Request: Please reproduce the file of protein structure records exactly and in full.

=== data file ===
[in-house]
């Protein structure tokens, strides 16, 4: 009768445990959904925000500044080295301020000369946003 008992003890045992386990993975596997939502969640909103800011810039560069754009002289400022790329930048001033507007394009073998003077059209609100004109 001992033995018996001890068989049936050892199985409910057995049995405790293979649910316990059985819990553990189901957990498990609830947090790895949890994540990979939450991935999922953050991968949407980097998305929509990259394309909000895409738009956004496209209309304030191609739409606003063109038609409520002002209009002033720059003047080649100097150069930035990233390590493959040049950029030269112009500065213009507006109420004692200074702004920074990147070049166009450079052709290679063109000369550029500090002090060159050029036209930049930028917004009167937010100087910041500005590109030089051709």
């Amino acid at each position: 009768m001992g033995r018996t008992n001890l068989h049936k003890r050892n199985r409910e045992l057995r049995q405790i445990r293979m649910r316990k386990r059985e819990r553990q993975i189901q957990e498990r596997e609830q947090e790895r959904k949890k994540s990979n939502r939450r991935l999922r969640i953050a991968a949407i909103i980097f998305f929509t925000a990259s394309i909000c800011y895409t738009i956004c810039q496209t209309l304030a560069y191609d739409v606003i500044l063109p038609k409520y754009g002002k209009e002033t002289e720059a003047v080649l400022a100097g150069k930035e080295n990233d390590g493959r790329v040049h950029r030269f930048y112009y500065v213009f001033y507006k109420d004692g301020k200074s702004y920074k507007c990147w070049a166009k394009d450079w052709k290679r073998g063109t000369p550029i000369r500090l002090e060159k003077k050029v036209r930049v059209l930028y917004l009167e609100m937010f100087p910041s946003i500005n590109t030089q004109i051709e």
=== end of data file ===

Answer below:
[in-house]
């Protein structure tokens, strides 16, 4: 009768445990959904925000500044080295301020000369946003 008992003890045992386990993975596997939502969640909103800011810039560069754009002289400022790329930048001033507007394009073998003077059209609100004109 001992033995018996001890068989049936050892199985409910057995049995405790293979649910316990059985819990553990189901957990498990609830947090790895949890994540990979939450991935999922953050991968949407980097998305929509990259394309909000895409738009956004496209209309304030191609739409606003063109038609409520002002209009002033720059003047080649100097150069930035990233390590493959040049950029030269112009500065213009507006109420004692200074702004920074990147070049166009450079052709290679063109000369550029500090002090060159050029036209930049930028917004009167937010100087910041500005590109030089051709």
């Amino acid at each position: 009768m001992g033995r018996t008992n001890l068989h049936k003890r050892n199985r409910e045992l057995r049995q405790i445990r293979m649910r316990k386990r059985e819990r553990q993975i189901q957990e498990r596997e609830q947090e790895r959904k949890k994540s990979n939502r939450r991935l999922r969640i953050a991968a949407i909103i980097f998305f929509t925000a990259s394309i909000c800011y895409t738009i956004c810039q496209t209309l304030a560069y191609d739409v606003i500044l063109p038609k409520y754009g002002k209009e002033t002289e720059a003047v080649l400022a100097g150069k930035e080295n990233d390590g493959r790329v040049h950029r030269f930048y112009y500065v213009f001033y507006k109420d004692g301020k200074s702004y920074k507007c990147w070049a166009k394009d450079w052709k290679r073998g063109t000369p550029i000369r500090l002090e060159k003077k050029v036209r930049v059209l930028y917004l009167e609100m937010f100087p910041s946003i500005n590109t030089q004109i051709e």